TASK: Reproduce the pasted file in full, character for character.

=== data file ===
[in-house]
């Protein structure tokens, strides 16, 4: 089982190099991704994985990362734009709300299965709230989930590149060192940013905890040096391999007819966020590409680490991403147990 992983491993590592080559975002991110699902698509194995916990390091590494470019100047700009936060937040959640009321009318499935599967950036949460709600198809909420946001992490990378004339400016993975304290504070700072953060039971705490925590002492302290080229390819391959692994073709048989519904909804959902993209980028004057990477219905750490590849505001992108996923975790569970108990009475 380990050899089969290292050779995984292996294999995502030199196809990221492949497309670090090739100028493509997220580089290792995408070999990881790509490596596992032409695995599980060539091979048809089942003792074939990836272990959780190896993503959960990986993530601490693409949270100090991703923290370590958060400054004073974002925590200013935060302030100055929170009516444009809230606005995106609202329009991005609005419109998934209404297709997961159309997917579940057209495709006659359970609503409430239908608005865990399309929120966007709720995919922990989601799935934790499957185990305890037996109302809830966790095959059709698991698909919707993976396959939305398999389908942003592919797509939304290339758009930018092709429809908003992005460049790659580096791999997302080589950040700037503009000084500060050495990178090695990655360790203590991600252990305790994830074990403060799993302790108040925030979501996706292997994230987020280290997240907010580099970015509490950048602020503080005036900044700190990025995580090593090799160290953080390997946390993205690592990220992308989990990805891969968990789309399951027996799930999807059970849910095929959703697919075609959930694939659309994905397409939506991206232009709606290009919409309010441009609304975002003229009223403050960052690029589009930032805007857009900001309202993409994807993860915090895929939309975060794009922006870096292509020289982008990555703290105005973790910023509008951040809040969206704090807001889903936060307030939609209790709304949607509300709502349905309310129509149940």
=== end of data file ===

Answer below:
[in-house]
């Protein structure tokens, strides 16, 4: 089982190099991704994985990362734009709300299965709230989930590149060192940013905890040096391999007819966020590409680490991403147990 992983491993590592080559975002991110699902698509194995916990390091590494470019100047700009936060937040959640009321009318499935599967950036949460709600198809909420946001992490990378004339400016993975304290504070700072953060039971705490925590002492302290080229390819391959692994073709048989519904909804959902993209980028004057990477219905750490590849505001992108996923975790569970108990009475 380990050899089969290292050779995984292996294999995502030199196809990221492949497309670090090739100028493509997220580089290792995408070999990881790509490596596992032409695995599980060539091979048809089942003792074939990836272990959780190896993503959960990986993530601490693409949270100090991703923290370590958060400054004073974002925590200013935060302030100055929170009516444009809230606005995106609202329009991005609005419109998934209404297709997961159309997917579940057209495709006659359970609503409430239908608005865990399309929120966007709720995919922990989601799935934790499957185990305890037996109302809830966790095959059709698991698909919707993976396959939305398999389908942003592919797509939304290339758009930018092709429809908003992005460049790659580096791999997302080589950040700037503009000084500060050495990178090695990655360790203590991600252990305790994830074990403060799993302790108040925030979501996706292997994230987020280290997240907010580099970015509490950048602020503080005036900044700190990025995580090593090799160290953080390997946390993205690592990220992308989990990805891969968990789309399951027996799930999807059970849910095929959703697919075609959930694939659309994905397409939506991206232009709606290009919409309010441009609304975002003229009223403050960052690029589009930032805007857009900001309202993409994807993860915090895929939309975060794009922006870096292509020289982008990555703290105005973790910023509008951040809040969206704090807001889903936060307030939609209790709304949607509300709502349905309310129509149940």